What Does Heroin Do To The Mind and Body? - PAX Riverbend

What Does Heroin Do?

man smoking heroin at night

Heroin is one of the most commonly abused illicit drugs in America and many loved ones have difficulty understanding a loved one’s heroin addiction. They may wonder, “what does heroin do, exactly, that makes it so addictive?” After all, it’s not easy to understand addiction if you haven’t been there yourself. Not only that, but it’s easier to support a loved one if you understand the ins and outs of their drug use. 


Furthermore, loved ones may wonder, “what does heroin do to the mind and body?” It’s obviously a dangerous drug that is responsible for many opioid overdose deaths, but there are short term and long term effects on the mind and body. These side effects typically worsen over time. Similarly, the best way to avoid future complications is to seek up from an addiction treatment center as soon as possible and to stay sober. 



What Does Heroin Do that Makes it so Addictive?

The National Institute on Drug Abuse explains that heroin enters the brain quickly and binds to the opioid receptors in the brain. These receptors are primarily located in the areas of the brain that control feelings of pain and pleasure, heart rate, breathing, and sleeping.[1] The drug is extremely powerful, especially when used intravenously, allowing for near-instantaneous effects. When the drug is abused, the brain remembers these feelings of pleasure and euphoria. Then, if the drug is used over and over, the brain stops producing dopamine normally. Instead, the brain and body crave more heroin. 


Heroin is extremely powerful and people who abuse it usually develop a tolerance to the drug. As a result, they need larger or more frequent doses in order to feel the desired effects. Once the body is physically dependent on the drug, users will experience heroin withdrawal when they stop taking the drug. These flu-like symptoms are accompanied by incessant, strong cravings to use the drug – a dreadful experience that drives many users to continue drug-seeking.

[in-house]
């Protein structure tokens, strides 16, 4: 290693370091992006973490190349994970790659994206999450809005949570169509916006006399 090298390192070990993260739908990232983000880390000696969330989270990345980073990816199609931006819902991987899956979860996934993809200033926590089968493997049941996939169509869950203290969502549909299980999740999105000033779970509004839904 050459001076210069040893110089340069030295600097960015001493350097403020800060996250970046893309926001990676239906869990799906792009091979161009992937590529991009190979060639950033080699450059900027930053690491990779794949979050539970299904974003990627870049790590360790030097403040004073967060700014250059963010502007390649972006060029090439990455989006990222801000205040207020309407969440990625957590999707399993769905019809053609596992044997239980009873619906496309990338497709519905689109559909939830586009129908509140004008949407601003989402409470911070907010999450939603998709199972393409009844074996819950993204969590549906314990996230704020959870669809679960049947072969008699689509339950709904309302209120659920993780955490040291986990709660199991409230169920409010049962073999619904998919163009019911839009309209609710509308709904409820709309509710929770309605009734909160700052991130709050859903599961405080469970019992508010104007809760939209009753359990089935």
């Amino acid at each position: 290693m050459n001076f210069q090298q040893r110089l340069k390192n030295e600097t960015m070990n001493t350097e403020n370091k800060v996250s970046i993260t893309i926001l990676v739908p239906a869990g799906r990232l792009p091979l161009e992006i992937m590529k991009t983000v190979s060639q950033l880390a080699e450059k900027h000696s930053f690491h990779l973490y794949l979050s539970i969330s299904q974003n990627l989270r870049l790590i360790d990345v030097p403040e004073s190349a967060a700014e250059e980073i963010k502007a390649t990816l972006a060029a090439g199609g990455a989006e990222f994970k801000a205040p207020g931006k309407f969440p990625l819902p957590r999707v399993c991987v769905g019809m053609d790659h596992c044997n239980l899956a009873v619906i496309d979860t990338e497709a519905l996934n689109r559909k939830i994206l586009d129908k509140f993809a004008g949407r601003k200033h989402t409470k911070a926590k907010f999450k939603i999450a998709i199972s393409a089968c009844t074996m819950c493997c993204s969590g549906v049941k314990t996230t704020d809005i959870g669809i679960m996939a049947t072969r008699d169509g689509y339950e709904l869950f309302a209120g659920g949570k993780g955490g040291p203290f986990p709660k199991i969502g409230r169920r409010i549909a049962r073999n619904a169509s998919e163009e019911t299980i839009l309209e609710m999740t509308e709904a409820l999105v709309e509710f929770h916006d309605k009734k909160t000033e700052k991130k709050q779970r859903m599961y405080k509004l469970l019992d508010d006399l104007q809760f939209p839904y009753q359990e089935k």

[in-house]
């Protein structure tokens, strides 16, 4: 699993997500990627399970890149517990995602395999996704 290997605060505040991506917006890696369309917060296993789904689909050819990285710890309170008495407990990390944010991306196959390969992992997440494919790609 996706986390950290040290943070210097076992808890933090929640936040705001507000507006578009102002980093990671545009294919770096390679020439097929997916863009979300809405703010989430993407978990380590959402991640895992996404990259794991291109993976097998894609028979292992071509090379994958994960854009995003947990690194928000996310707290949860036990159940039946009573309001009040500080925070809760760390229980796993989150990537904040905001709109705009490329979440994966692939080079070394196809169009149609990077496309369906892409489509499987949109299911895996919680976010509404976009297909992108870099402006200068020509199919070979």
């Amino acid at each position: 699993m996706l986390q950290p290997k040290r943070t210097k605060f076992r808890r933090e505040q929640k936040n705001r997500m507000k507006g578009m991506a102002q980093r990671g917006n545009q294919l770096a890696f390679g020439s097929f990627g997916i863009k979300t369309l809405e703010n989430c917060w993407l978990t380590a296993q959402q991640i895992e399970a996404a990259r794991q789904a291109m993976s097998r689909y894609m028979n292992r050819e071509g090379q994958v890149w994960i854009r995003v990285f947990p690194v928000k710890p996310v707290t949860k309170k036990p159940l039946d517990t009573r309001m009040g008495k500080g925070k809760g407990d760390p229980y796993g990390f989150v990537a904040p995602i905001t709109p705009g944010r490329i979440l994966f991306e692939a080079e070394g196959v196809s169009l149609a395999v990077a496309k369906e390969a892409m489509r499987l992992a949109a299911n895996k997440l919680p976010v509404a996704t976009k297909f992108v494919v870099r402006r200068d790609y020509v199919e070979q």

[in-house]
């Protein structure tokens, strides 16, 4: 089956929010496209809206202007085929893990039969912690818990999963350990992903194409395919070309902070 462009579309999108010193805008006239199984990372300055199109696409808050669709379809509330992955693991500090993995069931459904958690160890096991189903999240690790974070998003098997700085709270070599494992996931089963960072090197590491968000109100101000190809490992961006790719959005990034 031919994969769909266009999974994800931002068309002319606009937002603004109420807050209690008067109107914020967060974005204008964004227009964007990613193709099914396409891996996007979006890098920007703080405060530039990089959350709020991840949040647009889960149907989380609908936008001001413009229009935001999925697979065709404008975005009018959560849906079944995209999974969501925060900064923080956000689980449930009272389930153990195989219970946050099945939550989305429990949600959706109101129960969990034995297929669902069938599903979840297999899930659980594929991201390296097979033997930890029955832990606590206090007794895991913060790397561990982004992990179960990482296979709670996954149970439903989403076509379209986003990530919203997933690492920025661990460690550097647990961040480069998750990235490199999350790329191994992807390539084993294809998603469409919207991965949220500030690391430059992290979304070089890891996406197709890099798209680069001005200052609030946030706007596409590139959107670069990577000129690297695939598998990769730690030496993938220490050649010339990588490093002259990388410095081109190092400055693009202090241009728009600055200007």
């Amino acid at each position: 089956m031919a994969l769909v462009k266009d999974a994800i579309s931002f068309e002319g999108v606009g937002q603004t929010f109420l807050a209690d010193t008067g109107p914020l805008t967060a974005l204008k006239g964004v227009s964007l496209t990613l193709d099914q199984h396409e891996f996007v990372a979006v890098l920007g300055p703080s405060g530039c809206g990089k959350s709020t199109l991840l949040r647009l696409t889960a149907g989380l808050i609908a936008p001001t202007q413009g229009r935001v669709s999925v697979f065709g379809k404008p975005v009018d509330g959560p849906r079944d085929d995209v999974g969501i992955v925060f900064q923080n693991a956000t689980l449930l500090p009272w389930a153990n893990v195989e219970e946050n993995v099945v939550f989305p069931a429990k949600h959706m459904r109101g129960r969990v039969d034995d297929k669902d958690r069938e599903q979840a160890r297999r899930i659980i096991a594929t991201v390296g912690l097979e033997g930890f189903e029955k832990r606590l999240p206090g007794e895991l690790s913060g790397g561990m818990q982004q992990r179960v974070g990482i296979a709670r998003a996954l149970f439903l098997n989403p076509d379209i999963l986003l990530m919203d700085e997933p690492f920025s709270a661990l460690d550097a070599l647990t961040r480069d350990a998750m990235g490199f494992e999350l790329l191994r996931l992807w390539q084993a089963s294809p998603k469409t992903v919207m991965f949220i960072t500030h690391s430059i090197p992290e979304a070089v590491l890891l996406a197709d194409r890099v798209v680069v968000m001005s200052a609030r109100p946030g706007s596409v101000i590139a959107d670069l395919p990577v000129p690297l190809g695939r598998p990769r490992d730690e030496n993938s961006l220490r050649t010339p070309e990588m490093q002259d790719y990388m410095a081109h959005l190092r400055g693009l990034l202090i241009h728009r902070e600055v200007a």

What are the Long Term Health Risks?

Heroin is a highly addictive drug, but what does heroin do in the long-term? All opioids slow breathing and heart rate along with many other internal systems. As the central nervous system is continuously suppressed, it is no surprise that long term health effects come as a result of heroin addiction. In addition, heroin abuse is linked to risky behaviors, infections, and other consequences that damage long-term health. People who abuse heroin may experience the following long term health effects:

  • Insomnia
  • Damaged nose tissue or collapsed veins as a result of drug use
  • Infected heart lining or valves
  • Digestive problems such as stomach cramping and constipation
  • Kidney or liver disease, lung complications, abscesses
  • Low sex drive and dysfunction and irregular menstrual cycles
  • Development of mental health conditions
  • Increased likelihood of blood-borne illnesses such as HIV